Want Better Engagement? Make Your Convention Unconventional

3 things you can borrow from the innovative C2 Montreal business event to improve your conferences.

Associations have been hearing this for a few years now: Educational programming needs to evolve. The “sage on the stage” might not be the best way to impart information anymore.

SmithBucklin’s 2017 Circuit publication lists 20 trends, issues, and developments that the company sees rising to the fore this year. No. 2 on the list is the need for more unconventional education. As an example, the report discusses the North American Wholesale Lumber Association’s (NAWLA) Executive Management Institute, which offers industry leaders a chance to address their business and organizational challenges in small-group sessions facilitated by industry leaders. In other words, peer-driven education.

“Monologue is out and dialogue is in,” said Richard St-Pierre, president of C2 Montréal, about the future of conferences. For the last six years, C2 has been bringing together people from around the world to explore how to redefine business through a closer look at the relationship between commerce and creativity.

In the process, C2 is redefining the business conference in a bold way. And while it might not be possible for you to hoist your attendees high in the air and ask them to come up with more creative solutions to their problems, the philosophical underpinnings of much of the C2 experience can translate to the association conference world.

Here are three concrete ways to take what has made C2 such a success and apply it to your conferences.

1. Give participants more of a voice. The rise of social media doesn’t just mean that we all have more ways to kill time—and way more pictures of cute animals and delicious meals to scroll through. It also means that people are increasingly accustomed to providing their opinion and expertise on any given topic.

The bulk of C2 content occurs through master classes, workshops, labs, and brain dates, which involve 150, 40, 8, and 2 people, respectively. Therefore, a large portion of the conference allows participants to voice their questions and offer solutions.

Consider offering more small-group discussions on hot topics for each membership segment. Train member volunteers as facilitators and set these groups free to deal with concrete issues in the field.

2. Make the physical and digital space for connection. “Organizations can do more matchmaking,” St-Pierre said. He notes that conferences are often held in spaces that don’t have enough room for people to gather after a presentation or session. “Create an environment where people can have a physical dialogue outside the conference room, maybe set up high-level tables with a barista nearby. That doesn’t cost millions of dollars, but it changes the dynamic.”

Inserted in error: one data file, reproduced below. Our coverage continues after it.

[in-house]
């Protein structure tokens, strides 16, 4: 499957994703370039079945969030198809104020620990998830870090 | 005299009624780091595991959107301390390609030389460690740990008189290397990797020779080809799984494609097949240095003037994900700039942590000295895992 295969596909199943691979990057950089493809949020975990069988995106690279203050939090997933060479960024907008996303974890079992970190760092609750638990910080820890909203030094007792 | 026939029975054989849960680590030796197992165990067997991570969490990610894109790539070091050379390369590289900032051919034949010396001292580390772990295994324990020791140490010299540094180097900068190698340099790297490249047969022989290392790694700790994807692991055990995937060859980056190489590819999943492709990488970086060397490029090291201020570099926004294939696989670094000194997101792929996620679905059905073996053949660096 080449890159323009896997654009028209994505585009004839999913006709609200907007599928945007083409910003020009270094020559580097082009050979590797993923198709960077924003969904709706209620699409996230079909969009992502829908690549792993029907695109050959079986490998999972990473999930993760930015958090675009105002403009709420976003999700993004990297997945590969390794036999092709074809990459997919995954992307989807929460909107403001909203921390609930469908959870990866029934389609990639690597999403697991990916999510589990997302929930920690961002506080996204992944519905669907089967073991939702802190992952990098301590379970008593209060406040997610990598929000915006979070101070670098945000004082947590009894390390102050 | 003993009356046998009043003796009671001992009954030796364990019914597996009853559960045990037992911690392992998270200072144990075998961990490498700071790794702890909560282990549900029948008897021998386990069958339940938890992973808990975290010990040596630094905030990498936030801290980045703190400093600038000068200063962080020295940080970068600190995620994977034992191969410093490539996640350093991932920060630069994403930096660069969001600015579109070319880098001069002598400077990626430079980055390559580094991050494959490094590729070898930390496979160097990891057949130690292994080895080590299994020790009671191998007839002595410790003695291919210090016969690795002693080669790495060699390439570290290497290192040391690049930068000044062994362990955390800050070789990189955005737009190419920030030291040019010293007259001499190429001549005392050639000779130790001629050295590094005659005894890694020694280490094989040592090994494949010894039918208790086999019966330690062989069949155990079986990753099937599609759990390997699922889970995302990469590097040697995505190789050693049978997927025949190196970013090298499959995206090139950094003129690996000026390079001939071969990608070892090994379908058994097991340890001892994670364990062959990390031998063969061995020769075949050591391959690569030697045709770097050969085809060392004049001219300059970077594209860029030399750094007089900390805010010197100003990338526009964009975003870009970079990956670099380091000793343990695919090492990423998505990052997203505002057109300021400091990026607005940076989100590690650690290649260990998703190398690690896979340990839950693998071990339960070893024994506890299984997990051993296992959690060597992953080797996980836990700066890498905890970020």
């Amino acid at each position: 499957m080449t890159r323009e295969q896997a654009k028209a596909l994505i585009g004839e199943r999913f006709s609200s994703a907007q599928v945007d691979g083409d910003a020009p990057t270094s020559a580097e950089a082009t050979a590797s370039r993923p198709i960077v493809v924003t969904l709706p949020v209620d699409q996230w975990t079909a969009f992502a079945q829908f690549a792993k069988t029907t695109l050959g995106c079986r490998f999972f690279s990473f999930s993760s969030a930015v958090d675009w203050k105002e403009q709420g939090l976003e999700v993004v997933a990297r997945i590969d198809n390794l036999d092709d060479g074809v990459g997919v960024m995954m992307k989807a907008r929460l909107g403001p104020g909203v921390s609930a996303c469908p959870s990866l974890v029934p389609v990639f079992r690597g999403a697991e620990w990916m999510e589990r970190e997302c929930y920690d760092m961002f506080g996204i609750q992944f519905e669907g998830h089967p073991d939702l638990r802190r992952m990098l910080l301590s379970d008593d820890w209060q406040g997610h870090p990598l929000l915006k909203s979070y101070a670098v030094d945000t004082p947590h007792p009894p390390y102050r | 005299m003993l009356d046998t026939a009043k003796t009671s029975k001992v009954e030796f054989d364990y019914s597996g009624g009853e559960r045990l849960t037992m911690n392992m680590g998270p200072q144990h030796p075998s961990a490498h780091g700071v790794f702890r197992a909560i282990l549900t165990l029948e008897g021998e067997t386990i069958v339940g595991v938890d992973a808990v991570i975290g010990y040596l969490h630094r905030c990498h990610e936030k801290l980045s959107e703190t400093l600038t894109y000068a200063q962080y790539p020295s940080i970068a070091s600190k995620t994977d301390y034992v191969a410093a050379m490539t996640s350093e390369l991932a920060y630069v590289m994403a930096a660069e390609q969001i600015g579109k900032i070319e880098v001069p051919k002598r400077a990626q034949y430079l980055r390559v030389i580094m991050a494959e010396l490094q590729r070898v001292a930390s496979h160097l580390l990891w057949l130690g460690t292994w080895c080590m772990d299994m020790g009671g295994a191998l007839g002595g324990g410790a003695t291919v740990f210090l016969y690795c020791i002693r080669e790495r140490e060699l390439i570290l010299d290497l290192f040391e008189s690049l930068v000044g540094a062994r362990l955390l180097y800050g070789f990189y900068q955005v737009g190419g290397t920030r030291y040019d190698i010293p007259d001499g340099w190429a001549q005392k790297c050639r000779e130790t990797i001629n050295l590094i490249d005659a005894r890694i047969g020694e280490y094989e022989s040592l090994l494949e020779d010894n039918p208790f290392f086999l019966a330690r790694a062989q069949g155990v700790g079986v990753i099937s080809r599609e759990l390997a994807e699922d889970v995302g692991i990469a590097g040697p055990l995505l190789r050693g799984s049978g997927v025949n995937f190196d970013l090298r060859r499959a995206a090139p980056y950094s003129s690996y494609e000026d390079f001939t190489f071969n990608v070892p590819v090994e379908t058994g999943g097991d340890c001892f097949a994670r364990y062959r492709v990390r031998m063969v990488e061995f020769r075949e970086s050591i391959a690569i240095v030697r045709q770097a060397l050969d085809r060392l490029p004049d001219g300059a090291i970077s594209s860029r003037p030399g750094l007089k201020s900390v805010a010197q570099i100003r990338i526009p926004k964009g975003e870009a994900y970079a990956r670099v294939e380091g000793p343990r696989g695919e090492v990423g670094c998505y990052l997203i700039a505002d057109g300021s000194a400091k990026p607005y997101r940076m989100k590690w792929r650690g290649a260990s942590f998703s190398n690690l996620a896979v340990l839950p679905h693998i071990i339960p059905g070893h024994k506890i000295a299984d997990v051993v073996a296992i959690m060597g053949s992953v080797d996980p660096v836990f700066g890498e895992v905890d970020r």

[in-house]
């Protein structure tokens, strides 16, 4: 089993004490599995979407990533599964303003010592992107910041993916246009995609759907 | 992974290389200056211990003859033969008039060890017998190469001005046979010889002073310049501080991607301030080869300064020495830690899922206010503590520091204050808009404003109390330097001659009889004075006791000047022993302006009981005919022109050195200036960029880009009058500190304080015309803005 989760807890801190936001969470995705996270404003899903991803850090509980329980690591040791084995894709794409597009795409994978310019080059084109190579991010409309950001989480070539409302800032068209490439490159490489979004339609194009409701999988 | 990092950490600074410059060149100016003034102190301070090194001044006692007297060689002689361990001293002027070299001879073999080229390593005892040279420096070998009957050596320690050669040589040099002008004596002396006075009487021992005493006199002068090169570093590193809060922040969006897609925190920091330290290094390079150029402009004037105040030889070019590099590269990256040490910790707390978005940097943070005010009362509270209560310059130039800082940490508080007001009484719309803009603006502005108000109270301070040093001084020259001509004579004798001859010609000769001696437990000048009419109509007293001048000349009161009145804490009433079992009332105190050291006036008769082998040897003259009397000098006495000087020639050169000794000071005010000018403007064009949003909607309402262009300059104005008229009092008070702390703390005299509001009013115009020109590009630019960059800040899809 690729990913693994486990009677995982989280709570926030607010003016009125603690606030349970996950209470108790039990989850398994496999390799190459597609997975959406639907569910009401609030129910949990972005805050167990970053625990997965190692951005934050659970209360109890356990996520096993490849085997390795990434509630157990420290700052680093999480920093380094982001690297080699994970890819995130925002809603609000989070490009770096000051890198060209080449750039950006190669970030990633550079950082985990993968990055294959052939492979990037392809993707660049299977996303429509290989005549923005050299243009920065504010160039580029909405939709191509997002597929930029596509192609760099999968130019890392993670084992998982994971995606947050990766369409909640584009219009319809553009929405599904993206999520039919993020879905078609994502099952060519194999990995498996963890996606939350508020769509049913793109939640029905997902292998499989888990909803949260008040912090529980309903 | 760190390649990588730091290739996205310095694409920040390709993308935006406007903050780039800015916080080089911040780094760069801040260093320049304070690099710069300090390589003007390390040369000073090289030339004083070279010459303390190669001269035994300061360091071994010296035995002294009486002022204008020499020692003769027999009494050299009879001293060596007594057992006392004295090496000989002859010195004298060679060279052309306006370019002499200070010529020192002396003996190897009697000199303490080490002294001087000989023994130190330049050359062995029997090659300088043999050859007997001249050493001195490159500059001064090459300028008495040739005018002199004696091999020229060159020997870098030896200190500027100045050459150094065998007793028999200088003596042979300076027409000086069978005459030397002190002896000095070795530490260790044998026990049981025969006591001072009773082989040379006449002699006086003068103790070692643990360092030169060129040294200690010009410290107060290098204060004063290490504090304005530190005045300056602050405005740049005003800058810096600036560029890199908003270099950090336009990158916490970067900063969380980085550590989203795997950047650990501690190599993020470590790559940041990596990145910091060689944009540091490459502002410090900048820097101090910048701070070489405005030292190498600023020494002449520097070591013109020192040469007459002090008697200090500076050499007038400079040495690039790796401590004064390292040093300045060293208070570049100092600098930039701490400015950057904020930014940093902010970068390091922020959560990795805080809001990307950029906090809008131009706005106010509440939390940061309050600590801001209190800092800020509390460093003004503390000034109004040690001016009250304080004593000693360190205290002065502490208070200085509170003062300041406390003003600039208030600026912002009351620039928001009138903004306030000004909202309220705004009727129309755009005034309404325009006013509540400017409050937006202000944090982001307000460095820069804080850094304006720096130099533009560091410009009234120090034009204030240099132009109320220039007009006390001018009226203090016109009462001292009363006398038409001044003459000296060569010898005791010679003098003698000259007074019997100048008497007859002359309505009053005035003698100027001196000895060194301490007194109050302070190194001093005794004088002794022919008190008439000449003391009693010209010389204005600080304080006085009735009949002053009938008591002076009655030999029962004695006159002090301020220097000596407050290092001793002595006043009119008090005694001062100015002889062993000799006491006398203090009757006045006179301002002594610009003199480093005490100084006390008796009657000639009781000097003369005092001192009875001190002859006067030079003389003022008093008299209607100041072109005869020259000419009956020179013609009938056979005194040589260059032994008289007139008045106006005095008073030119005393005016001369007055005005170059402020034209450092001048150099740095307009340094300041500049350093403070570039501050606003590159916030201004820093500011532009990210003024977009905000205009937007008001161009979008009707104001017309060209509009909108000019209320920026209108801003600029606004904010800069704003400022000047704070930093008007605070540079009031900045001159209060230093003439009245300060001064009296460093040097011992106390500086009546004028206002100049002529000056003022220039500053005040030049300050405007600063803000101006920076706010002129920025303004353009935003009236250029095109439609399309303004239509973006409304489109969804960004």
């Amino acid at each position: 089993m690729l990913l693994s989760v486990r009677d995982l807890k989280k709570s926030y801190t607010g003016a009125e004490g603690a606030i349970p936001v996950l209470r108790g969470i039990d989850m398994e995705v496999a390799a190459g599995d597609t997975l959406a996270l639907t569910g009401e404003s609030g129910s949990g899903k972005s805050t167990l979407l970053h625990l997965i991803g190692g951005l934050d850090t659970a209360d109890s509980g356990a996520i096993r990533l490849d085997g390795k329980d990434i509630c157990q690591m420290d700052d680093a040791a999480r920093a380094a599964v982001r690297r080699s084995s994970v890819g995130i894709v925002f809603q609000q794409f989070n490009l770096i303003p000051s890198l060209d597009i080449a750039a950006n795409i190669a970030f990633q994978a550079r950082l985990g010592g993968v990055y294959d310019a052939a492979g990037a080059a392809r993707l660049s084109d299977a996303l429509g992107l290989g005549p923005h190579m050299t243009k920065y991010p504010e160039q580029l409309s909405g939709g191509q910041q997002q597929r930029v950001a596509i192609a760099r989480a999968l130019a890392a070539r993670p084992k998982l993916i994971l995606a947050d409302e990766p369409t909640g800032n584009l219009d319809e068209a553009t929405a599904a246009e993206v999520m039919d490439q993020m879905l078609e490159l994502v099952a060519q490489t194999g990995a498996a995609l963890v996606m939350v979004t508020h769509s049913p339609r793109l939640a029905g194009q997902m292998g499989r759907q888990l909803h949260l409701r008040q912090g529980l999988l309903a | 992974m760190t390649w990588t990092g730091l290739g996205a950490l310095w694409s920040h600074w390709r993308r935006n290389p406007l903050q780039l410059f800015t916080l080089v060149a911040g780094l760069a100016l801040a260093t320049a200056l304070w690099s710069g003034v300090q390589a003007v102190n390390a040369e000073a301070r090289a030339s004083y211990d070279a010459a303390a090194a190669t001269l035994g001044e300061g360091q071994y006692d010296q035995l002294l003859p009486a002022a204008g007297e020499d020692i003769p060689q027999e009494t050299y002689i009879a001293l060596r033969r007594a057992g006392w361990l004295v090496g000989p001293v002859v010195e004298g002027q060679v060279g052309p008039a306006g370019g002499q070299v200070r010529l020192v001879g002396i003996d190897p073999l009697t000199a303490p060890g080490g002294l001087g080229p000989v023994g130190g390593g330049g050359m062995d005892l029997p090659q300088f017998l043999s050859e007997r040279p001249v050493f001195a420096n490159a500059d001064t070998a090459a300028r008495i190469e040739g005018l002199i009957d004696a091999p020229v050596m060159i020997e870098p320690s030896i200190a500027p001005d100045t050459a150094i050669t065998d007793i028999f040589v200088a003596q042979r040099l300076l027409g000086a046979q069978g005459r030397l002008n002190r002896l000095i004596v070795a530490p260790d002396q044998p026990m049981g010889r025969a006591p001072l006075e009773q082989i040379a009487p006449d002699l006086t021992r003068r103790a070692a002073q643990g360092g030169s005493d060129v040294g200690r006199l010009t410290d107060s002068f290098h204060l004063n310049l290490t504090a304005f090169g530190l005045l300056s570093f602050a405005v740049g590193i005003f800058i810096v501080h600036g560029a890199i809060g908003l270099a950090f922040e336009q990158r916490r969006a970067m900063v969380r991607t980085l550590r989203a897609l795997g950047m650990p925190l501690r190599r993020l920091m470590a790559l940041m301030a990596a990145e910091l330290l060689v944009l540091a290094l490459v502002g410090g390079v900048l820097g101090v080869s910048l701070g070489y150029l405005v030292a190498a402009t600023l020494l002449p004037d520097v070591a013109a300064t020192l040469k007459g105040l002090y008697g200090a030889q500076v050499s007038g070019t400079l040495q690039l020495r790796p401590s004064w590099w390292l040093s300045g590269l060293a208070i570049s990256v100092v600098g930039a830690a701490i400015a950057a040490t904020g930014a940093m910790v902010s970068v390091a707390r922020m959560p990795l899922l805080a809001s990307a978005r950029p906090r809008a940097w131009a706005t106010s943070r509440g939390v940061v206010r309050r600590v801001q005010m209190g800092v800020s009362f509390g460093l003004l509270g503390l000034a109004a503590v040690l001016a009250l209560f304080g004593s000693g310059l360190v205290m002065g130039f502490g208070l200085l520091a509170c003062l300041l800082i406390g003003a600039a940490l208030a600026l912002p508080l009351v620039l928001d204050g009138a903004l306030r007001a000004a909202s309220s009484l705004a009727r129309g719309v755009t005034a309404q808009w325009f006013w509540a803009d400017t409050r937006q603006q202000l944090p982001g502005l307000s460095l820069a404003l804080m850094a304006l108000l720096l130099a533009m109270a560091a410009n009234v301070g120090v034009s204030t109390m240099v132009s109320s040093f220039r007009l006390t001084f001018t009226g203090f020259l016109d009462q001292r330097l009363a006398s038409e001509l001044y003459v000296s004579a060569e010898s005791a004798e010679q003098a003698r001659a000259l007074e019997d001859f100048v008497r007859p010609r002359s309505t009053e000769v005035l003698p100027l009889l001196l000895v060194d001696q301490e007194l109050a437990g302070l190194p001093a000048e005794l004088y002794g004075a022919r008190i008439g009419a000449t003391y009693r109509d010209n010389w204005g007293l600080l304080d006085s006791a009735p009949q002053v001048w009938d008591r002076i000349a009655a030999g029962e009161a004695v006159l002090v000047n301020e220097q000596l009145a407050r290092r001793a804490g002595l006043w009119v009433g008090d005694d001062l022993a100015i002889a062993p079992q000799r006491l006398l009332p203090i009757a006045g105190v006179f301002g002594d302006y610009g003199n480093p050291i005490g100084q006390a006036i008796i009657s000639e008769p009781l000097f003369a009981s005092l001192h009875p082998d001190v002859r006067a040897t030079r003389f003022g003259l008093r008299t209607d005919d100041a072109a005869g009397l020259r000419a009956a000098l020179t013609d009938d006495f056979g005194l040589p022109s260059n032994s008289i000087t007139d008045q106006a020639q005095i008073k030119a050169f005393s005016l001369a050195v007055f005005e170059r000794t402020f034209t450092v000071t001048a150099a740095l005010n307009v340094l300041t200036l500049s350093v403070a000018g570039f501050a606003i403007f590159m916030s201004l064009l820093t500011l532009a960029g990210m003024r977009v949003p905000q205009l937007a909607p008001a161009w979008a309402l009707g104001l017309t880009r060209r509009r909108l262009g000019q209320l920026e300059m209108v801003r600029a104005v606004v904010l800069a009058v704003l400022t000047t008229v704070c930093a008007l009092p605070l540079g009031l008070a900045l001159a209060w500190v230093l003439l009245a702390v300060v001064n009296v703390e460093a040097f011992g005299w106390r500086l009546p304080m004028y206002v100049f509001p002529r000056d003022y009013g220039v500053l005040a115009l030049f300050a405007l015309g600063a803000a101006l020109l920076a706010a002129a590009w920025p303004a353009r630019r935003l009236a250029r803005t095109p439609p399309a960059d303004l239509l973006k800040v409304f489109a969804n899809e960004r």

And associations can connect members after the conference. If you are using beacon technology to track attendees, then you know which ones attended the same sessions. Connect them to each other. “You could create a Facebook group, and the community can emerge by itself,” St-Pierre said.

3. Be more intentional about networking. A major benefit of attending a C2 conference are the one-on-one “brain dates” that participants can schedule with one another. Most of this scheduling happens before the conference through the event app. Attendees are encouraged to create their profile and make their offers or requests: what information they can provide another attendee or what information are they looking for. Not all of the offers are business-related, and that’s not a bad thing. Work and life are connected, after all. At the scheduled time, a matchmaker connects the daters.

Sure, it’s more work than just gathering everyone in a room and hoping people connect. But not everyone is a born schmoozer, so taking some extra time to facilitate fruitful interactions could significantly increase the value of your conference.

C2 Montréal is a spectacle—complete with a Ferris wheel and tightrope walkers—but it is very intentional about connecting people. “People want to share their ideas,” St-Pierre said. “C2 is a dialogue among thousands of people at the same time.” And the people like that.